Dear Ferret Folks-
Last night my Sabrina the Bat-Biter was playing in a pair of pants that I
keep on the floor of the ferret's room for them to play in. My husband
came into the room to play, he never even knew she was there until he
stepped on her. Not with his full weight, he realized instantly what was
happening and pulled back, but the damage was done. Sabrina took one heck
of a thumping!
Some of you out there can understand when I write of the terror we felt at
that moment, and the even more terrible guilt that followed. We hurt her!
She is ours and so small, and we hurt her! Disaster!
We held her and felt her all over carefully, flexed every joint. Nothing
we did appeared to cause her any pain, but here is the wonder- We live
with these little creatures day in and day out. We share our homes and
whole lives with them. We love them unconditionally. We think we know
them inside and out. But when I looked in her eyes they said "You don't
And I didn't. I didn't know anything as basic as how much she hurt, or
even where. A human baby could have told me by crying, but so often
animals don't cry out. They don't always share their pain, the way they
share their joy by dooking, by war-dancing. I know her mad face, her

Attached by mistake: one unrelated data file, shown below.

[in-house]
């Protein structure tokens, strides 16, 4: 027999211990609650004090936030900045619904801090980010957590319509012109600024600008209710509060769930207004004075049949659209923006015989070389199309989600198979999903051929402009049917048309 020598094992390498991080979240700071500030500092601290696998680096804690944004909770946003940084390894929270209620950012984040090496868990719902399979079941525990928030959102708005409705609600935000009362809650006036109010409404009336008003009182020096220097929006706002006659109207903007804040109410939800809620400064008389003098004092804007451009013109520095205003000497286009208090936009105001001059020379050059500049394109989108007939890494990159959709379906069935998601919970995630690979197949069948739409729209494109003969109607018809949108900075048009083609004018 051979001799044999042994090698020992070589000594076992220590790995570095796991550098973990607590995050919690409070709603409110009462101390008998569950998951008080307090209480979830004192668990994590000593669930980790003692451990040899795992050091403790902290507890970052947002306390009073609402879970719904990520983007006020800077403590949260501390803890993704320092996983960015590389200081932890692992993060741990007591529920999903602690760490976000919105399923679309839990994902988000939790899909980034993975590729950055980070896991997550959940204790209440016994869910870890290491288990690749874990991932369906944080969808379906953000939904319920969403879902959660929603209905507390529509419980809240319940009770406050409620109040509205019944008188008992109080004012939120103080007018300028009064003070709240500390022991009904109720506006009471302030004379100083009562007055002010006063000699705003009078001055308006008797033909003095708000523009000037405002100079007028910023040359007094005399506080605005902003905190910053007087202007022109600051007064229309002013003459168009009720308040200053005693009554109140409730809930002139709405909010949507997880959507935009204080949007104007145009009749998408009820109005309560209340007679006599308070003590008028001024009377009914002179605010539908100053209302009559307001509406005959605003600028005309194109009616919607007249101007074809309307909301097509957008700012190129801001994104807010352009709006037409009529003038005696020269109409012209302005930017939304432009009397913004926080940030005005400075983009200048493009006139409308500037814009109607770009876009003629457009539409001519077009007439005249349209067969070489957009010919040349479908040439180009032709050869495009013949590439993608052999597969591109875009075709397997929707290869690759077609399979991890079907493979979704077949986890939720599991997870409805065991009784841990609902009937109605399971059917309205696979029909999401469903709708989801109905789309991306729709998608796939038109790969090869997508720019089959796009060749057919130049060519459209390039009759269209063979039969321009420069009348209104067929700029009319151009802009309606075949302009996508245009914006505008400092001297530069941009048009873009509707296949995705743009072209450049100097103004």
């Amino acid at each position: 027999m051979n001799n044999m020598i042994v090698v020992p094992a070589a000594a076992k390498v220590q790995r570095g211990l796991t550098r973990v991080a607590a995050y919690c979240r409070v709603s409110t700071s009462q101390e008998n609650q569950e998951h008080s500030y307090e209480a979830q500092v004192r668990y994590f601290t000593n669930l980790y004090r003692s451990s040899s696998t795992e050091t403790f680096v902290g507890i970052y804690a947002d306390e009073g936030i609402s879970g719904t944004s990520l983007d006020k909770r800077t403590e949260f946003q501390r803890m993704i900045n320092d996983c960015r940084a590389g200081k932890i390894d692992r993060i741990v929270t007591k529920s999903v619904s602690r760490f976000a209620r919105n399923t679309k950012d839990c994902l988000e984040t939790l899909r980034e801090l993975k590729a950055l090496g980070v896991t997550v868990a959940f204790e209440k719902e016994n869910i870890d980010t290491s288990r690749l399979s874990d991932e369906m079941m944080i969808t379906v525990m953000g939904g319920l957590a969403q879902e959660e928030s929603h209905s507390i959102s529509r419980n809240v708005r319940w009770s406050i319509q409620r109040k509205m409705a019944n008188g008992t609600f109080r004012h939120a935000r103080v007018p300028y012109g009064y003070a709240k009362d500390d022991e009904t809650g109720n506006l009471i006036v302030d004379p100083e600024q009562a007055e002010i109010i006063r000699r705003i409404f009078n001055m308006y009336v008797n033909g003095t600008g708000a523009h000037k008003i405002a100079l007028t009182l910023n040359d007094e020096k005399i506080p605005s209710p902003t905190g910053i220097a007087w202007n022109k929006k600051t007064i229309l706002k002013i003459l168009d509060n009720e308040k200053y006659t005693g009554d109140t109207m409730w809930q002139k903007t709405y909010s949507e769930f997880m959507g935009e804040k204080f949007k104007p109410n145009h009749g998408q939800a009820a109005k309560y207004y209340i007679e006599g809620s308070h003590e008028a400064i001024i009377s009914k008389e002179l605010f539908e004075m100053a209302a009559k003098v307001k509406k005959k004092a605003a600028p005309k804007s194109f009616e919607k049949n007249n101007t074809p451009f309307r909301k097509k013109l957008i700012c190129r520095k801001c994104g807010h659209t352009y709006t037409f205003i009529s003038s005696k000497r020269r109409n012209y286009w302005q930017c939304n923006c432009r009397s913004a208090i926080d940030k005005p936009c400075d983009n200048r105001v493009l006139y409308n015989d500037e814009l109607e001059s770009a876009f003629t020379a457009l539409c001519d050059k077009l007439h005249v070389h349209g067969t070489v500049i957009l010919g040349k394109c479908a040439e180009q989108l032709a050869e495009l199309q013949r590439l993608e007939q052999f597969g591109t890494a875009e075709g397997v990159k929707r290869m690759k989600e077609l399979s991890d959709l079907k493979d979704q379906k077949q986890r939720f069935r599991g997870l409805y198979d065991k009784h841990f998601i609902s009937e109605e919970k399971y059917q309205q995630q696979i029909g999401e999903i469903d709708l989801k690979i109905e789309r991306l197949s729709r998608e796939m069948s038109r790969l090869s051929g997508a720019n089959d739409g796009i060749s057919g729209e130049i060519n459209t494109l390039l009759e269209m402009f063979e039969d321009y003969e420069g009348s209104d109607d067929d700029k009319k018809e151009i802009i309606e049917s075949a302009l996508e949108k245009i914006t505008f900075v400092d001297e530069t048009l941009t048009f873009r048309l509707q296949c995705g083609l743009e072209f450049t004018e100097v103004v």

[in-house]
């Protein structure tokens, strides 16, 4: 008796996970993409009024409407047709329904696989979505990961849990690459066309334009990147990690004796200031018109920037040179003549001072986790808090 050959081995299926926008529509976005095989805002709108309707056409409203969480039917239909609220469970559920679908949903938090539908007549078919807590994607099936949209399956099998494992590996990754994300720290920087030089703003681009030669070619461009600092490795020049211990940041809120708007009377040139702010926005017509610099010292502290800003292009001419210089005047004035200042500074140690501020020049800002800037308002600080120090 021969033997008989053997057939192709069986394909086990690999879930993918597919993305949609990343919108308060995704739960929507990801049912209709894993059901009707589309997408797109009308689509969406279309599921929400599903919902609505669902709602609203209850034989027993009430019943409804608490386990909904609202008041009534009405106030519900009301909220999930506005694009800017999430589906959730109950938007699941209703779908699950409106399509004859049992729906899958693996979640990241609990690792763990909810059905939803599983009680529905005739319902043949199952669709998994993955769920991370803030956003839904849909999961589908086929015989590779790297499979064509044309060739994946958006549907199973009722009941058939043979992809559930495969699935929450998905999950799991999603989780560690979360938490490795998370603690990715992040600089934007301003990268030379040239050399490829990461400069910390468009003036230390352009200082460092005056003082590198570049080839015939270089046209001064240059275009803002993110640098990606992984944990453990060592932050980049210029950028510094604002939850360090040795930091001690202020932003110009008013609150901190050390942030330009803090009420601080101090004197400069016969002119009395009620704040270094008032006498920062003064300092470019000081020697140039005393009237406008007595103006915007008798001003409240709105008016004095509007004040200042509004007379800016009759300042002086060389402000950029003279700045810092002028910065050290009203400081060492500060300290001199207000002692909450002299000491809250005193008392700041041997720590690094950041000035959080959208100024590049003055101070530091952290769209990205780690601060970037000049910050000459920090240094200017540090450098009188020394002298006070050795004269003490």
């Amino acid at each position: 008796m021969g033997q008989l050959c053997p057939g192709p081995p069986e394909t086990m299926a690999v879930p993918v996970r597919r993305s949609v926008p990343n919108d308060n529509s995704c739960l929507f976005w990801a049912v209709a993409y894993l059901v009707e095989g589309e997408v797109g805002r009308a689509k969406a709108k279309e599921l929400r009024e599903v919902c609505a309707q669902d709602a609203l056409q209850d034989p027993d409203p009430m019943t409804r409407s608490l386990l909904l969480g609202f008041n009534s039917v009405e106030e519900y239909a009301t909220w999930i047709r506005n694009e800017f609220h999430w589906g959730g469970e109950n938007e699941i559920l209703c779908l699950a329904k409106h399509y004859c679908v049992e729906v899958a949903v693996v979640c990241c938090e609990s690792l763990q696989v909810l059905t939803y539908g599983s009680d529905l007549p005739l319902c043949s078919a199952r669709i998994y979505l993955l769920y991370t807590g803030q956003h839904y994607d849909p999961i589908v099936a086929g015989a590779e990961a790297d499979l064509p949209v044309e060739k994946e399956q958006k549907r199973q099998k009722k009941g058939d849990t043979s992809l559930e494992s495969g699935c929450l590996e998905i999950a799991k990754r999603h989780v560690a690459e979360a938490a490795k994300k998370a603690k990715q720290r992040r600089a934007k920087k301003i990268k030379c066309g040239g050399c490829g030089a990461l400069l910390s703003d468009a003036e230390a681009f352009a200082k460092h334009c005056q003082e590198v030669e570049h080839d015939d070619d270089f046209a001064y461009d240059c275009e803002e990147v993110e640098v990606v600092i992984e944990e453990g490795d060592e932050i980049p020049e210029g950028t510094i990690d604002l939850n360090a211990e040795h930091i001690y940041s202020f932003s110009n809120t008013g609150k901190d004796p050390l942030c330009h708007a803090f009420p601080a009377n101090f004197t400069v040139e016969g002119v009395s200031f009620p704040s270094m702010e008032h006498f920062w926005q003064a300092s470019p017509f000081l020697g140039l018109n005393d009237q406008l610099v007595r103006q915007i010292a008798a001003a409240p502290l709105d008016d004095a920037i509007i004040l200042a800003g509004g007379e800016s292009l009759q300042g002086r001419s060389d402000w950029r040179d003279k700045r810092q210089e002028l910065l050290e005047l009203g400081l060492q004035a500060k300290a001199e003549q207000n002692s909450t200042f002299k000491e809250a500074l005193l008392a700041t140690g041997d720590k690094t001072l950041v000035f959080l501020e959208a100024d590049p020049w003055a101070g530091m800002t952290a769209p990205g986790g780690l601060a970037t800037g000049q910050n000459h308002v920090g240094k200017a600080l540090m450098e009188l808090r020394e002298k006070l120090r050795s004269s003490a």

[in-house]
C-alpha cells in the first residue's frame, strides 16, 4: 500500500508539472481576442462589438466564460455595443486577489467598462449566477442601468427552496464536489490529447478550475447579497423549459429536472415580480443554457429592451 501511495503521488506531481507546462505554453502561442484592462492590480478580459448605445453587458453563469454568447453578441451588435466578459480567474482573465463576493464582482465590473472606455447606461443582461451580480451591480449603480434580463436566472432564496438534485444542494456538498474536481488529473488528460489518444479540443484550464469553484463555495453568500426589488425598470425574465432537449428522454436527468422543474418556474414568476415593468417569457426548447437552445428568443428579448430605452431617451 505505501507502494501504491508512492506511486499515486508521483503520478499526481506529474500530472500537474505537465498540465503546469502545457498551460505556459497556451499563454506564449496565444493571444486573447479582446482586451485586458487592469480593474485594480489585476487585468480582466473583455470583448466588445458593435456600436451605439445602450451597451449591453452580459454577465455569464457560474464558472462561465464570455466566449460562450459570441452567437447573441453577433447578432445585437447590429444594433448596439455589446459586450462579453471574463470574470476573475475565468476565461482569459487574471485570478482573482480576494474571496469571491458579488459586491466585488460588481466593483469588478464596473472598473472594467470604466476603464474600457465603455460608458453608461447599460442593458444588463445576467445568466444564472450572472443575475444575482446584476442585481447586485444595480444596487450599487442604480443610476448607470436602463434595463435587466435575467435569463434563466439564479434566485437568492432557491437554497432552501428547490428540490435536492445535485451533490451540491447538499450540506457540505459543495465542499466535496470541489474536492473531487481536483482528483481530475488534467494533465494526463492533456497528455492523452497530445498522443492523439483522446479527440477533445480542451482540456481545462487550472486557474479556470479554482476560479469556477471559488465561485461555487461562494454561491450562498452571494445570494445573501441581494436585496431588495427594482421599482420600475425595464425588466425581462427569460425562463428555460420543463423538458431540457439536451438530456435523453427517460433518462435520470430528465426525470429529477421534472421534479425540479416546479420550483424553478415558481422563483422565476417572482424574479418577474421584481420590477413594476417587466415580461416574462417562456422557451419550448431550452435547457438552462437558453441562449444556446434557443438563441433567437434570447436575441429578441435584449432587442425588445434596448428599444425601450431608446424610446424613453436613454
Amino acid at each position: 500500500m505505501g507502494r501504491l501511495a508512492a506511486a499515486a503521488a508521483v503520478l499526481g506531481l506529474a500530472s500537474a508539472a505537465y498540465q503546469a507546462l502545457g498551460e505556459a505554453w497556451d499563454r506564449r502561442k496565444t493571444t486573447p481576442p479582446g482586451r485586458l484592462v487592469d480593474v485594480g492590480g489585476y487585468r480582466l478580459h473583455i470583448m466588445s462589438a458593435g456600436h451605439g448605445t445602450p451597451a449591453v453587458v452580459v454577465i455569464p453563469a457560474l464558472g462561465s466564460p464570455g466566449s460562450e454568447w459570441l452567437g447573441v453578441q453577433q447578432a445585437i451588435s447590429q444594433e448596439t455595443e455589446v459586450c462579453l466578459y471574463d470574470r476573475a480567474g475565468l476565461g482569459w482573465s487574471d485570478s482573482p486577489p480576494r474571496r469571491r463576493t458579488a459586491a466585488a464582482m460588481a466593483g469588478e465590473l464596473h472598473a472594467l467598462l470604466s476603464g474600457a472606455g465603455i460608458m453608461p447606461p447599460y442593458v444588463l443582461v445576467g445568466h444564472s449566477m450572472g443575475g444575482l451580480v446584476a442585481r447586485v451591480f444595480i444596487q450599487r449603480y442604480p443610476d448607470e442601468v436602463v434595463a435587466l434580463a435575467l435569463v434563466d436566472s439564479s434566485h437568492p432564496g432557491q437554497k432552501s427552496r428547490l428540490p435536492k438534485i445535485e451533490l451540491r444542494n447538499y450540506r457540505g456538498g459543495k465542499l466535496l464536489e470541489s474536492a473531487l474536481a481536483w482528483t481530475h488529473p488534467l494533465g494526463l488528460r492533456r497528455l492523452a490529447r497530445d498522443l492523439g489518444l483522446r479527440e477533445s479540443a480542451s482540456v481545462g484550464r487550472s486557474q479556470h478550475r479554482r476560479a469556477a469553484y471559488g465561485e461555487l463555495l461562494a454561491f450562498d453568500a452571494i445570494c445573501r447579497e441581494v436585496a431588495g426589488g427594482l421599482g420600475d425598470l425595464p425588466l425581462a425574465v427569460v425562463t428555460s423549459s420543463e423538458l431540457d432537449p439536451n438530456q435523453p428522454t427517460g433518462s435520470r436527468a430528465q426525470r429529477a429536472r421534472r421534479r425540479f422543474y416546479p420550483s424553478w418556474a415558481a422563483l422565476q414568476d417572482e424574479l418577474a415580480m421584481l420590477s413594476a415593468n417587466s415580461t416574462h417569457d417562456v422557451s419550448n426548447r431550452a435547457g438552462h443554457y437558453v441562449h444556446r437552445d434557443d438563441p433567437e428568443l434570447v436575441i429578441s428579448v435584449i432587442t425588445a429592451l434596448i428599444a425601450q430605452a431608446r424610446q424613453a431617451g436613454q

bored face, her stubborn face, but I didn't know this face. It came from
a private animal part of her that she does not share with me. That animal
part will always be just out of my reach, it will always be a mystery.
It's a land that we've left behind forever. Human compassion compells me
to extend my hand to her and say "Sabrina, how do you feel?" But Sabrina
is not obliged to answer in reply.
In that silence I imagined all sorts of terrible hidden damage, but the
morning revealed only a stiff and sore ferret, no real harm done. I am
greatful. But I will not forget that moment when her eyes said "You don't
know me." Maybe I needed the reminder that she is not here on this earth
just to amuse me with her anitcs, she has a natural animal dignity that I
may admire from a distance, but never quite touch.
Alexandra in Massachusetts
[Posted in FML issue 3665]